Businesses interact with customers in may ways. In physical stores. On the internet. Over social media. And now, even in virtual worlds. We’re Enchant, and we make it easy for businesses to create meaningful connections with their customers everywhere.
The metaverse sounds like something from a comic book. But what is it, and why is everyone talking about it?
Today, we experience the internet through the flat screens of our phones, tablets and laptops. We watch the internet, but we’re not immersed in it.
Now imagine a virtual world, where you have your own avatar. You can hang out with friends and do nearly everything you’d do in daily life. Play games, go to events, or go shopping. It’s a whole world existing in parallel to the real world.
This is the metaverse.
We aren’t in a true metaverse yet, but different ways to experience pieces of the metaverse are already available. Some of it is accessible using your existing devices, with the help of augmented reality (AR) technology. AR blends the real and virtual worlds, either by using AR goggles that change what you see, or by altering what you see on the screen of your phone or tablet. Some of it uses virtual reality (VR) headsets to fully immerse you in the digital world. Some advanced platforms even feature sensors that translate your real-world gestures to your virtual world avatar.
Anyone who’s played Pokemon Go has seen AR in action. Some people have already encountered this technology while shopping. Several online stores now let customers use AR to explore products before they buy, such as Warby Parker. Their customers can use AR to try on glasses from the comfort of their own homes, so they can pick out the perfect frames.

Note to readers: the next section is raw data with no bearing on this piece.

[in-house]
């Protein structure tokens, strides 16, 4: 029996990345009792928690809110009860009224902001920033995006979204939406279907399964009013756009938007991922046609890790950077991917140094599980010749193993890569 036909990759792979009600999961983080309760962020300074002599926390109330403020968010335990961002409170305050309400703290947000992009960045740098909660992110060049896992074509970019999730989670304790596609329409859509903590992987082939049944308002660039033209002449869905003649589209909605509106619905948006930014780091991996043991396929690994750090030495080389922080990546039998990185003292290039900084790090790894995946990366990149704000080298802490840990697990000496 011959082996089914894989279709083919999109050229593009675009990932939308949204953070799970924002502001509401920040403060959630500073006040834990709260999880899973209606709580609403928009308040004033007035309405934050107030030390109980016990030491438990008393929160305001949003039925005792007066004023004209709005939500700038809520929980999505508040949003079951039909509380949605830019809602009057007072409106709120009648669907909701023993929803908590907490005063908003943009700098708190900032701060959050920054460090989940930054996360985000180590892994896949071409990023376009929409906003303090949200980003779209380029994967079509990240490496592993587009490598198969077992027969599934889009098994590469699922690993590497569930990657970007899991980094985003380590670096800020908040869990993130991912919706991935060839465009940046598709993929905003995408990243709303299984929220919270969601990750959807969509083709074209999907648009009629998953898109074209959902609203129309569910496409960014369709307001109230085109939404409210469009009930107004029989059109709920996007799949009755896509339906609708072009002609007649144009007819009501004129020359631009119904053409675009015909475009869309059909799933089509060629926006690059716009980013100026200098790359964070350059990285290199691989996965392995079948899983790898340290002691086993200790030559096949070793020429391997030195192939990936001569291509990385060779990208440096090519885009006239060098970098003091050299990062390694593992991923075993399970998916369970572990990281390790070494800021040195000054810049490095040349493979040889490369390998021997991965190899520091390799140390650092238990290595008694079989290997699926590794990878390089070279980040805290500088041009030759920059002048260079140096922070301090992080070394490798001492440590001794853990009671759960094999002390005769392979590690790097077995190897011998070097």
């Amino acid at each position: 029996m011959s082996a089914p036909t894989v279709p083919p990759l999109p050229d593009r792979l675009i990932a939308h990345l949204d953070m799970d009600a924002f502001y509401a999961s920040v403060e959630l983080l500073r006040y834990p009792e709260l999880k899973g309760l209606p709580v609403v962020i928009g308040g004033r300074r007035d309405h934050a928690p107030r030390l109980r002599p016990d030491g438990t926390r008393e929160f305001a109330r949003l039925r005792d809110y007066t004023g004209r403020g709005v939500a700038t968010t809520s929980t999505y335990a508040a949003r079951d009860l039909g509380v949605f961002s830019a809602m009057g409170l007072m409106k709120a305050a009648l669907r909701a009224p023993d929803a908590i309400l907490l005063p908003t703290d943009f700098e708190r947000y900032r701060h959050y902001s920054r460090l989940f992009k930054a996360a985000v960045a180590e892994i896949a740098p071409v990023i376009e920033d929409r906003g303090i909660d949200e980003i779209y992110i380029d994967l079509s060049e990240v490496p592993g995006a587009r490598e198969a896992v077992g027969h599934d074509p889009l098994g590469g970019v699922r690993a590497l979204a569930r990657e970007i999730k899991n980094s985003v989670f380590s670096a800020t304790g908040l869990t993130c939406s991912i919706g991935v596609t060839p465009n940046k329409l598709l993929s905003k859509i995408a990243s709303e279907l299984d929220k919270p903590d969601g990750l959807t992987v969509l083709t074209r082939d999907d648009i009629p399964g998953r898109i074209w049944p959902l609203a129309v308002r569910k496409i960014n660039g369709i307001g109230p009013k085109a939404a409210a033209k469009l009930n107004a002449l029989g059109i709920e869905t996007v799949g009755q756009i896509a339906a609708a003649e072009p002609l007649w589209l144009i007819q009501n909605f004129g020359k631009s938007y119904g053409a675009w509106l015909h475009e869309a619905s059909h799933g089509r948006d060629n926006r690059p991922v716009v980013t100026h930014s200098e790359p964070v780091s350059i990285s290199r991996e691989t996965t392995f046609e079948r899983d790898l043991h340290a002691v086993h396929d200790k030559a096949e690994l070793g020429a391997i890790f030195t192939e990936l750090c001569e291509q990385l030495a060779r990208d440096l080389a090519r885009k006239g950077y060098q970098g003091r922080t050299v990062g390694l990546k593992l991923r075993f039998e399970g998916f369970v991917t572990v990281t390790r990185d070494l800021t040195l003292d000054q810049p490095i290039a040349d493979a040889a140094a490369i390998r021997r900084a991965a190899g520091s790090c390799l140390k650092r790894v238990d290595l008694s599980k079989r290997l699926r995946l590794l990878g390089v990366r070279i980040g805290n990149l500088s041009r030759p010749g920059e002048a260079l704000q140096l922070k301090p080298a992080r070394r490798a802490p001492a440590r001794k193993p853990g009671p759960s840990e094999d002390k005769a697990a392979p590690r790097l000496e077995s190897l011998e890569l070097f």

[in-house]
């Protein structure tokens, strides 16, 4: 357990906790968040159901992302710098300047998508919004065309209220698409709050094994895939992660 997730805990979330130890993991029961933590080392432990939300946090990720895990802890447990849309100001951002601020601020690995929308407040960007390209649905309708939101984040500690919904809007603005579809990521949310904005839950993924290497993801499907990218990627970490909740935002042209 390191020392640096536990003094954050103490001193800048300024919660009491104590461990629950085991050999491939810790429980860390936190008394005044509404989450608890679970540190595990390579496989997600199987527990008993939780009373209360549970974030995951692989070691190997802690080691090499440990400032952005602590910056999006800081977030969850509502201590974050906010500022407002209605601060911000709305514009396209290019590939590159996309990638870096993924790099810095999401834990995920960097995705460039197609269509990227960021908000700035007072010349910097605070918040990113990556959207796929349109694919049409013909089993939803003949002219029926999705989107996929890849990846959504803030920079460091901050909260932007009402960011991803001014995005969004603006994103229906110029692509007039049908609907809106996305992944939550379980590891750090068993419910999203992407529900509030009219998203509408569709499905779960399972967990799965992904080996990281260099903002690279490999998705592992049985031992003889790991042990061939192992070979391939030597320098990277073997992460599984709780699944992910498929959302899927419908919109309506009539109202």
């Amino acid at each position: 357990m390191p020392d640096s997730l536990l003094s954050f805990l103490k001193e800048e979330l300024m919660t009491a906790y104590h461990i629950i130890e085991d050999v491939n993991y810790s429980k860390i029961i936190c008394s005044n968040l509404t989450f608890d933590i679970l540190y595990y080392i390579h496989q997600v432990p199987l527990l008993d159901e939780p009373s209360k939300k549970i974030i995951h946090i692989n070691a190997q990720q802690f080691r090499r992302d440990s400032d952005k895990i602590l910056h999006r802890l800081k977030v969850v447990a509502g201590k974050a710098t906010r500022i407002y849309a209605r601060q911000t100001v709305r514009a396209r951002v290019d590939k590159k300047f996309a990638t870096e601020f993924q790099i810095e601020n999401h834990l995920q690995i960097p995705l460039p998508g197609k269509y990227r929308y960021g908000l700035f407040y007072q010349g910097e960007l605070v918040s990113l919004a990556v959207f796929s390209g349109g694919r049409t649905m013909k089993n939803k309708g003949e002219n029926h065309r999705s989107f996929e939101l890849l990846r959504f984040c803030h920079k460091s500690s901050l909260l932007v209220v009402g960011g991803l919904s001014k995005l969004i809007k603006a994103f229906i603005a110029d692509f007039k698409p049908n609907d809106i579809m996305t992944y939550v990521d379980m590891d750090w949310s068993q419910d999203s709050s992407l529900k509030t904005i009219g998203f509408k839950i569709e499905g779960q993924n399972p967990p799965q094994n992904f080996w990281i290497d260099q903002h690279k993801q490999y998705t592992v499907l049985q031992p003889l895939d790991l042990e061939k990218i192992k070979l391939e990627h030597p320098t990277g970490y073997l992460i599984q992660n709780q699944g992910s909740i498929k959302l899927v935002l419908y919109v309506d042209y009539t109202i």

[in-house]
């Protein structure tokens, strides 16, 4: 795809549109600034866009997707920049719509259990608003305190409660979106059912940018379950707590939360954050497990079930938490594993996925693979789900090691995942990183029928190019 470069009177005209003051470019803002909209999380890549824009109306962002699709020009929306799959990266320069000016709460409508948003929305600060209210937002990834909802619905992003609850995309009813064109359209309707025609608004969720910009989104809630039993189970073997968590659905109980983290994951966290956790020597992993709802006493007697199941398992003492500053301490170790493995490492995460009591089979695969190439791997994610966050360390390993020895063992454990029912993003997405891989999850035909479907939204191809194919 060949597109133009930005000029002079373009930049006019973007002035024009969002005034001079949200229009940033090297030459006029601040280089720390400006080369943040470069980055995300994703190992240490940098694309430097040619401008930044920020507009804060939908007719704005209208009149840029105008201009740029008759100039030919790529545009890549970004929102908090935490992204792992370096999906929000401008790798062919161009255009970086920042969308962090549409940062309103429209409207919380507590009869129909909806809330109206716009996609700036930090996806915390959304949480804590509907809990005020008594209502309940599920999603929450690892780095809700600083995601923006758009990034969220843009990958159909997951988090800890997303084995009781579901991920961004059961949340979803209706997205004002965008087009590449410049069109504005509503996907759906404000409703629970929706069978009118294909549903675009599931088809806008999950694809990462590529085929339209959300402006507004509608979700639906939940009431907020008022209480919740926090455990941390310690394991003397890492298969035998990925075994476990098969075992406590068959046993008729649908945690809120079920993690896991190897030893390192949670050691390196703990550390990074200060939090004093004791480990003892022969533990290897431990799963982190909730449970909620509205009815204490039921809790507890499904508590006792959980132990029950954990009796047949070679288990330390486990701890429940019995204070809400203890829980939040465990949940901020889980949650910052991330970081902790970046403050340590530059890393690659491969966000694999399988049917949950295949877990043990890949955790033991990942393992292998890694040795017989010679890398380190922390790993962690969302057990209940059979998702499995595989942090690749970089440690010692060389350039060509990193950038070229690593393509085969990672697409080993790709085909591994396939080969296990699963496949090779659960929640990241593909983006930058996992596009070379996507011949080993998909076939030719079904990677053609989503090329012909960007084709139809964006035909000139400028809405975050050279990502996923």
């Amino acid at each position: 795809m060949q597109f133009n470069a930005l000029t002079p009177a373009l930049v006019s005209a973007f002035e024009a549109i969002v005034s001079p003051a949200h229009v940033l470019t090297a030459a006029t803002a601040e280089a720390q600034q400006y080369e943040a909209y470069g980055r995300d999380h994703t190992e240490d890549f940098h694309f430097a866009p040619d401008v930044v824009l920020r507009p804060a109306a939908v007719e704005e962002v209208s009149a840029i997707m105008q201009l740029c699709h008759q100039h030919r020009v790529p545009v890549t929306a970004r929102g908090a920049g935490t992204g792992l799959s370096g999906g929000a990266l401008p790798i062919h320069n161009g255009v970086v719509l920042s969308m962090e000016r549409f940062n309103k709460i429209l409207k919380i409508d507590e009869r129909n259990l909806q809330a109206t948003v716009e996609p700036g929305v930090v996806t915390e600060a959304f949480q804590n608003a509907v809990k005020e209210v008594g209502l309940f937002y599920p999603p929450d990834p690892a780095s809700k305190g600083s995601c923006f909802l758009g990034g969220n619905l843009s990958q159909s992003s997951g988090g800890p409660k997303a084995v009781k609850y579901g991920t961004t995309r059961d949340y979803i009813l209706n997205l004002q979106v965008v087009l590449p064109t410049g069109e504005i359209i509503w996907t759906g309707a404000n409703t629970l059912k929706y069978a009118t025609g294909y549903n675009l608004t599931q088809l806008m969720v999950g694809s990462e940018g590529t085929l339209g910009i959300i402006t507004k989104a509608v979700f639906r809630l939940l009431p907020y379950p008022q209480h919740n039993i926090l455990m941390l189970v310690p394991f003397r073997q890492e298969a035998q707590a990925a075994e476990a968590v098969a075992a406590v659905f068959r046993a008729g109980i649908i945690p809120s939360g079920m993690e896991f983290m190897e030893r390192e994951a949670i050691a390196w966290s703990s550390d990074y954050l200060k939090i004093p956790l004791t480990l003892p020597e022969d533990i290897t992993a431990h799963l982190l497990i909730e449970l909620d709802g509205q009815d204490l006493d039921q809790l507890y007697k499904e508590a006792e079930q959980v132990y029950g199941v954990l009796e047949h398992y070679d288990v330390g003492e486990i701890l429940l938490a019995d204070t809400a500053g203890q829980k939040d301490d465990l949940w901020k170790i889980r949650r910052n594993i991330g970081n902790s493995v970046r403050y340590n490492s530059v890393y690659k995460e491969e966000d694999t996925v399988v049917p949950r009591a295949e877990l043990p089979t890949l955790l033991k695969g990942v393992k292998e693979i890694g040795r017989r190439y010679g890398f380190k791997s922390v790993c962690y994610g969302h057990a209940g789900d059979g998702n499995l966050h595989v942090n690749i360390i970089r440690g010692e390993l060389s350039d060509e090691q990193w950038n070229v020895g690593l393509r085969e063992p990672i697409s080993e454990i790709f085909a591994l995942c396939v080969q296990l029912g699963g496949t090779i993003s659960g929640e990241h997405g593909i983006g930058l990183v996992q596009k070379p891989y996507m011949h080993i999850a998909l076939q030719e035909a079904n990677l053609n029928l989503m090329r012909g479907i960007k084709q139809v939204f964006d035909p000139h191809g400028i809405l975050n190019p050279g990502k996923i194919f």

58.9 million Americans experienced virtual reality using a VR device at least once a month in 2021.
Some companies are betting big that these kinds of immersive experiences are the future of the Internet. In fact, 58.9 million Americans report using a VR device at least once a month this year. That’s up by 16 million from 2019.
Why Is Everyone Talking About The Metaverse?
The metaverse is the hot topic of water cooler gossip due to Facebook’s announcement that they’re rebranding as a metaverse company, named Meta. Mark Zuckerberg said that the metaverse is the “future of the mobile internet.” A blend of AR and VR technology will, he says, let us “feel present – like we’re right there with people no matter how far apart we actually are”.
Facebook isn’t the only one with its eyes on the metaverse. Epic Games has invested $1B in metaverse research and development. Meanwhile, Nvidia and Microsoft are both pushing the boundaries of software and hardware in their quests to build metaverse technologies.
Nvidia already has its own platform - Omniverse - for creating virtual spaces, and plans to continue expanding. Nvidia made headlines recently when its CEO, Jansen Huang, delivered a keynote speech beamed directly from his kitchen. Or so it seemed. It transpired that the company had used a digital clone of Huang, in front of a virtual recreation of his kitchen.
Major tech companies are pushing the boundaries, investing billions in R&D to make the metaverse a reality.